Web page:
LLLLLLetttt's Get Ready to Rumble!
That's all, folks: I'm calling it a night. Big wins for The Donald, and almost as big for Hillary. It seems much more likely that Clinton clinches her nomination, however.
The #StopTrump forces have two big tests, and if they lose both, it's game over. Ted Cruz must win Indiana, and Donald Trump must lose California -- those are the two big delegate swing states remaining. Trump leads in both currently, so Cruz has his work cut out for him. His ground game is strong, but will that be enough? Especially following a sweep like this, it will be tough.
As for Trump's declaration that he's the "presumptive nominee," he's wrong, but not entirely off base. He is the only candidate who can win outright. That makes him the man to beat, and that's going to be tough, even if the convention is contested. Our own Roger Simon predicts that the convention will not be contested. After tonight, it seems he very well might be right.
Cruz, Kasich, and even Sanders for that matter, are not giving up. On the Democratic side, Sanders needs a miracle. On the Republican side, Cruz needs Indiana and California -- and even then it's just a race at the convention. The largest amount of voters will have chosen Trump (we'll see if it's a majority), and even if the delegates collectively decide he is a horrible candidate to represent their policies and positions, it will be a bit awkward to explain that to Trump loyalists, especially when they're threatening to kill them. Who said politics wasn't personal...or scary?
And that's all folks. It's a sweep, even on the congressional district level.
And wow: I'm no Hillary fan, but that is COLD.
Trump is still not winning late-deciders, but he's doing better among them. From Nate Silver:
Earlier in the campaign, Trump had a tendency to perform poorly among late-deciding voters. It didn’t always cost him states because he had a lot of his vote locked in early on, but it led to him underperforming his polls fairly often.
So what about tonight? According to exit polls, Trump won 37 percent of late-deciding voters in Maryland, 39 percent in Connecticut, and 41 percent in Pennsylvania. That’s good, although well below Trump’s statewide margins. In fact, Kasich narrowly led among late-deciders in Connecticut and Maryland.
The thing is, though, that there weren’t very many late deciders. Only 21 percent of Republicans decided on their vote in the last week in Pennsylvania, 20 percent in Connecticut, and 27 percent in Maryland.
Clinton is 4 for 5, winning Connecticut after losing Rhode Island.
The Democratic establishment wins tonight, on the GOP side, not so much.
Big night for Democratic establishment with McGinty and Van Hollen. Quite the contrast with the GOP. https://t.co/QhzwZVcD0G
— Shane Goldmacher (@ShaneGoldmacher) April 27, 2016
This reminds me of something from Game of Thrones: "Any man who must say 'I am the king' is no true king."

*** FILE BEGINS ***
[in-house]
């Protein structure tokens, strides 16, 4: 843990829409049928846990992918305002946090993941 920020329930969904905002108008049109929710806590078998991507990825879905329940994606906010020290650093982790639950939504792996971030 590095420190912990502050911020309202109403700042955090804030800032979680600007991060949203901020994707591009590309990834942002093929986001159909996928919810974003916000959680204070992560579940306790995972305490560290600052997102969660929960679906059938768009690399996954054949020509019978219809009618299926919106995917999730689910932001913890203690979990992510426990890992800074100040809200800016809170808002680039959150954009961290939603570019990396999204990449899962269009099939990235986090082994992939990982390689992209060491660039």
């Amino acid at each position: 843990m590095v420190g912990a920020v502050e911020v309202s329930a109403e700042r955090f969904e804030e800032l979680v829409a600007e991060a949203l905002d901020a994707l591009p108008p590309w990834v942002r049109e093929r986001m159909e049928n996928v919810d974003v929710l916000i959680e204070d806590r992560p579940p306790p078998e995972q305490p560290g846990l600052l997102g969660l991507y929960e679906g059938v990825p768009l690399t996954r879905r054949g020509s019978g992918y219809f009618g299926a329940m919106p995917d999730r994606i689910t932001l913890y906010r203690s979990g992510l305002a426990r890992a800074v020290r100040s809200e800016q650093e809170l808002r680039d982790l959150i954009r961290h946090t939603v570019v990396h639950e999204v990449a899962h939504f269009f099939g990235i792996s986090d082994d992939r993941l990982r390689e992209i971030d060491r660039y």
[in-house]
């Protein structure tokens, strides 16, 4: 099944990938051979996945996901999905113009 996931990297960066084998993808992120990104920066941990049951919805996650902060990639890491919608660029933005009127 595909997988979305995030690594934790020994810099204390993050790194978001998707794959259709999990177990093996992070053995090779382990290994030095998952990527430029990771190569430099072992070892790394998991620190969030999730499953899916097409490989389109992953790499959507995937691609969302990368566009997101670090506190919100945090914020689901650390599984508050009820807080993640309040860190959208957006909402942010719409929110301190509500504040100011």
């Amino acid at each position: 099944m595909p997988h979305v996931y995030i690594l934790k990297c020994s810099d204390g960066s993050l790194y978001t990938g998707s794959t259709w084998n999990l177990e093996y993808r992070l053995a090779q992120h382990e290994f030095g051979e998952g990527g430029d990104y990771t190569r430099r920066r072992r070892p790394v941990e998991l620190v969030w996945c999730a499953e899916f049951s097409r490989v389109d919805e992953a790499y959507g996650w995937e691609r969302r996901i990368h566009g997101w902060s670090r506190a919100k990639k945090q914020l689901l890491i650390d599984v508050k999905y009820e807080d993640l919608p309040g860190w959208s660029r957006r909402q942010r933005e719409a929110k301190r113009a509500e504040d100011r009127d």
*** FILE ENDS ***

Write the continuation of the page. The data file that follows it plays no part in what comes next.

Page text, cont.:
"I'm like a very smart person"— Rich Lowry (@RichLowry) April 27, 2016
And this is a very good question.
How would the results tonight been materially different if Cruz had cut a deal w/ Kasich weeks ago and ceded him the NE?— Rich Lowry (@RichLowry) April 27, 2016
This is just a reminder of how Clinton campaigned in the Northeast -- as reported by the Onion.
Clinton Takes Campaign Staff To Little Hole-In-The-Wall Financial Institution Not Many People Know About https://t.co/CERVIKjuR6— Onion Politics (@OnionPolitics) April 19, 2016
And here's Trump trying to be presidential.
Donald Trump is really defining himself tonight:— Kenneth P. Vogel (@kenvogel) April 27, 2016
"I am me."
"I'm a person that loves people."
“I’m like a very smart person.”
The Donald jumps the gun a bit, here.
BREAKING: Trump declares himself GOP's 'presumptive nominee,' even though he is short of required delegates.— The Associated Press (@AP) April 27, 2016
And look at Chris Christie's face!
This is why the #NeverTrump movement still has hope.
Well, 2day is a disappointment, but not a surprise. Back 2 the western states where Cruz will gain more delegates and win a contested conv👍🏻— Tracy (@LilSoCalGal) April 27, 2016
Until Trump breaks 1,237, this is still a race.
Was Trump's victory tonight a result of Republicans giving up in the effort to stop him? From FiveThirtyEight's Dave Wasserman:
Of the five states reporting results tonight, Trump’s smallest margin so far is 31 percentage points (in Maryland, where he leads Kasich 54 percent to 23 percent). Granted, these are low-turnout GOP primaries in very Democratic states that are demographically favorable to Trump. But by exceeding expectations in places like Maryland’s 8th District, Trump raises the question of whether we’re beginning to see a “rally around the frontrunner” effect on the GOP side that we simply aren’t seeing in the Democratic race.
Trump states the obvious in his speech.
Trump: Marco Rubio has more delegates than Kasich…— Charlie Spiering (@charliespiering) April 27, 2016
It's still theoretically possible for Cruz to win outright, but that won't happen. Even Trump needs over half of those remaining.
This race isn't over yet.